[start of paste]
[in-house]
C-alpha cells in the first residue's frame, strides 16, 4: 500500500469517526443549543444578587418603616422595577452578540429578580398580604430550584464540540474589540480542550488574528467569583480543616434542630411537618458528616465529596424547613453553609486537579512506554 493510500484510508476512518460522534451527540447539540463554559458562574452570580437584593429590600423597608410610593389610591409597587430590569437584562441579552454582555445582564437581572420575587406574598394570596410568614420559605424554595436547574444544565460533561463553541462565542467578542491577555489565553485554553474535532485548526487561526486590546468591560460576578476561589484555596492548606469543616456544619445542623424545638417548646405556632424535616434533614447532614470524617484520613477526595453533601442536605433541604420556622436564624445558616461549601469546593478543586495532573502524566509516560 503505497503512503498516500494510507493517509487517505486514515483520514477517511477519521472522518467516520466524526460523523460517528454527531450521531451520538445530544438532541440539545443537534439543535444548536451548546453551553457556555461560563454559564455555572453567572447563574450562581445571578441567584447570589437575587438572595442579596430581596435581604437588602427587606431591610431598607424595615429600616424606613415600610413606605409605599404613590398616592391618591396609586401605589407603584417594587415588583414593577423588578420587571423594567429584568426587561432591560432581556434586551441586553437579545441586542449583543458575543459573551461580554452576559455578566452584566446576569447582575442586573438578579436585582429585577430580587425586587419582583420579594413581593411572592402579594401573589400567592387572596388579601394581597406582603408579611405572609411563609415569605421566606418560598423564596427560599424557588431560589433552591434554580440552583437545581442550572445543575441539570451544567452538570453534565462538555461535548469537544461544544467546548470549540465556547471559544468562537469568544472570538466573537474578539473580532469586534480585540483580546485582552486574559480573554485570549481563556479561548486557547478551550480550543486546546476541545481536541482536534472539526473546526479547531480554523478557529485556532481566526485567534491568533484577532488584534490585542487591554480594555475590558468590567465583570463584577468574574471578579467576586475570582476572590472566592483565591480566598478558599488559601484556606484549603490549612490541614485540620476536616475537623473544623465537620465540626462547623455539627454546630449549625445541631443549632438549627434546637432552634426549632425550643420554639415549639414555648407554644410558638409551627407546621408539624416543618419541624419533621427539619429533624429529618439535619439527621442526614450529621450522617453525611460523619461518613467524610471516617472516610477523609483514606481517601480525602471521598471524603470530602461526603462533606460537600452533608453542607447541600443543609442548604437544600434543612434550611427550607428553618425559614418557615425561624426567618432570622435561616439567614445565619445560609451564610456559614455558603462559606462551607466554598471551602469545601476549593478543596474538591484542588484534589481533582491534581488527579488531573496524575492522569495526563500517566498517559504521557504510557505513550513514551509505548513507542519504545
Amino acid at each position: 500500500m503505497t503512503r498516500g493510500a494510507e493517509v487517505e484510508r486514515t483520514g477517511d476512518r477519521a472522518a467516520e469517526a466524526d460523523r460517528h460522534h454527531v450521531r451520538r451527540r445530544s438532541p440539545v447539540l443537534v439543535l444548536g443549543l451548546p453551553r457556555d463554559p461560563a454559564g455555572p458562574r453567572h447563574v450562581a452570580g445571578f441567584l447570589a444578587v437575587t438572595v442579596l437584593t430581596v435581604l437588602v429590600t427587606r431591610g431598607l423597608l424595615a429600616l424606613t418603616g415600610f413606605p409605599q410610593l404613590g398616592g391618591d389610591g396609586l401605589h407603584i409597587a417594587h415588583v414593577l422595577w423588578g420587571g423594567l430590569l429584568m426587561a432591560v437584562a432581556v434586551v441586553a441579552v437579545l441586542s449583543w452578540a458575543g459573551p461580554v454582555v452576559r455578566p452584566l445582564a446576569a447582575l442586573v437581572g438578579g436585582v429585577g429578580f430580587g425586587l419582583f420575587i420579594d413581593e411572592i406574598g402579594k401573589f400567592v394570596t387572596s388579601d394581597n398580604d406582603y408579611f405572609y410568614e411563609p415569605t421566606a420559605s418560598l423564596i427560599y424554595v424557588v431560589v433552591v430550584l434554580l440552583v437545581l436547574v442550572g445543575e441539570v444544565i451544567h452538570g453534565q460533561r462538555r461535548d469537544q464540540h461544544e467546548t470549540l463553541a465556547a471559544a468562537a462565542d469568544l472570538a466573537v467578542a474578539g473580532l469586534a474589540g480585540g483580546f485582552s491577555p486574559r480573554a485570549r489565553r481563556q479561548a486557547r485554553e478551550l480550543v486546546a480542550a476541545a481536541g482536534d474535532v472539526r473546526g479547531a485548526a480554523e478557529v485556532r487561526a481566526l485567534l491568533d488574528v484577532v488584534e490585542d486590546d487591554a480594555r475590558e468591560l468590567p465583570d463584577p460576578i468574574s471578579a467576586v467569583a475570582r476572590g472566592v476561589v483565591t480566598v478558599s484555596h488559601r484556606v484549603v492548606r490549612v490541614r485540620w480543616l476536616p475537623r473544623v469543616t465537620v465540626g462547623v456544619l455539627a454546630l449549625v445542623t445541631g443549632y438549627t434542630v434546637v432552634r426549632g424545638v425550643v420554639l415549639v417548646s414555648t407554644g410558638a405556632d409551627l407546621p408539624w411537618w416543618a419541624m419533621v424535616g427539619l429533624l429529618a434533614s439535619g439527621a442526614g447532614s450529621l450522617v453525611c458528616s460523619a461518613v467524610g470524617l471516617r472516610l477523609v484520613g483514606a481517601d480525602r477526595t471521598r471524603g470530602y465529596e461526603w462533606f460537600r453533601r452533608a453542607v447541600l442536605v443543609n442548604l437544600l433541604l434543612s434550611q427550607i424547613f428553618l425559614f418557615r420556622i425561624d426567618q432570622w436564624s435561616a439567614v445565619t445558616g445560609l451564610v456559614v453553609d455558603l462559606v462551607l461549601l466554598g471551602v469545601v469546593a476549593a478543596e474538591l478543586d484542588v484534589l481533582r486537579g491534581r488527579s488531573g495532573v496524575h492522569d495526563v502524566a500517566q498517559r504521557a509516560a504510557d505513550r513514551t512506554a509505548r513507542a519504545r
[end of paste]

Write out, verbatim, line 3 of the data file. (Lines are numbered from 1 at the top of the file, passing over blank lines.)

Amino acid at each position: 500500500m503505497t503512503r498516500g493510500a494510507e493517509v487517505e484510508r486514515t483520514g477517511d476512518r477519521a472522518a467516520e469517526a466524526d460523523r460517528h460522534h454527531v450521531r451520538r451527540r445530544s438532541p440539545v447539540l443537534v439543535l444548536g443549543l451548546p453551553r457556555d463554559p461560563a454559564g455555572p458562574r453567572h447563574v450562581a452570580g445571578f441567584l447570589a444578587v437575587t438572595v442579596l437584593t430581596v435581604l437588602v429590600t427587606r431591610g431598607l423597608l424595615a429600616l424606613t418603616g415600610f413606605p409605599q410610593l404613590g398616592g391618591d389610591g396609586l401605589h407603584i409597587a417594587h415588583v414593577l422595577w423588578g420587571g423594567l430590569l429584568m426587561a432591560v437584562a432581556v434586551v441586553a441579552v437579545l441586542s449583543w452578540a458575543g459573551p461580554v454582555v452576559r455578566p452584566l445582564a446576569a447582575l442586573v437581572g438578579g436585582v429585577g429578580f430580587g425586587l419582583f420575587i420579594d413581593e411572592i406574598g402579594k401573589f400567592v394570596t387572596s388579601d394581597n398580604d406582603y408579611f405572609y410568614e411563609p415569605t421566606a420559605s418560598l423564596i427560599y424554595v424557588v431560589v433552591v430550584l434554580l440552583v437545581l436547574v442550572g445543575e441539570v444544565i451544567h452538570g453534565q460533561r462538555r461535548d469537544q464540540h461544544e467546548t470549540l463553541a465556547a471559544a468562537a462565542d469568544l472570538a466573537v467578542a474578539g473580532l469586534a474589540g480585540g483580546f485582552s491577555p486574559r480573554a485570549r489565553r481563556q479561548a486557547r485554553e478551550l480550543v486546546a480542550a476541545a481536541g482536534d474535532v472539526r473546526g479547531a485548526a480554523e478557529v485556532r487561526a481566526l485567534l491568533d488574528v484577532v488584534e490585542d486590546d487591554a480594555r475590558e468591560l468590567p465583570d463584577p460576578i468574574s471578579a467576586v467569583a475570582r476572590g472566592v476561589v483565591t480566598v478558599s484555596h488559601r484556606v484549603v492548606r490549612v490541614r485540620w480543616l476536616p475537623r473544623v469543616t465537620v465540626g462547623v456544619l455539627a454546630l449549625v445542623t445541631g443549632y438549627t434542630v434546637v432552634r426549632g424545638v425550643v420554639l415549639v417548646s414555648t407554644g410558638a405556632d409551627l407546621p408539624w411537618w416543618a419541624m419533621v424535616g427539619l429533624l429529618a434533614s439535619g439527621a442526614g447532614s450529621l450522617v453525611c458528616s460523619a461518613v467524610g470524617l471516617r472516610l477523609v484520613g483514606a481517601d480525602r477526595t471521598r471524603g470530602y465529596e461526603w462533606f460537600r453533601r452533608a453542607v447541600l442536605v443543609n442548604l437544600l433541604l434543612s434550611q427550607i424547613f428553618l425559614f418557615r420556622i425561624d426567618q432570622w436564624s435561616a439567614v445565619t445558616g445560609l451564610v456559614v453553609d455558603l462559606v462551607l461549601l466554598g471551602v469545601v469546593a476549593a478543596e474538591l478543586d484542588v484534589l481533582r486537579g491534581r488527579s488531573g495532573v496524575h492522569d495526563v502524566a500517566q498517559r504521557a509516560a504510557d505513550r513514551t512506554a509505548r513507542a519504545r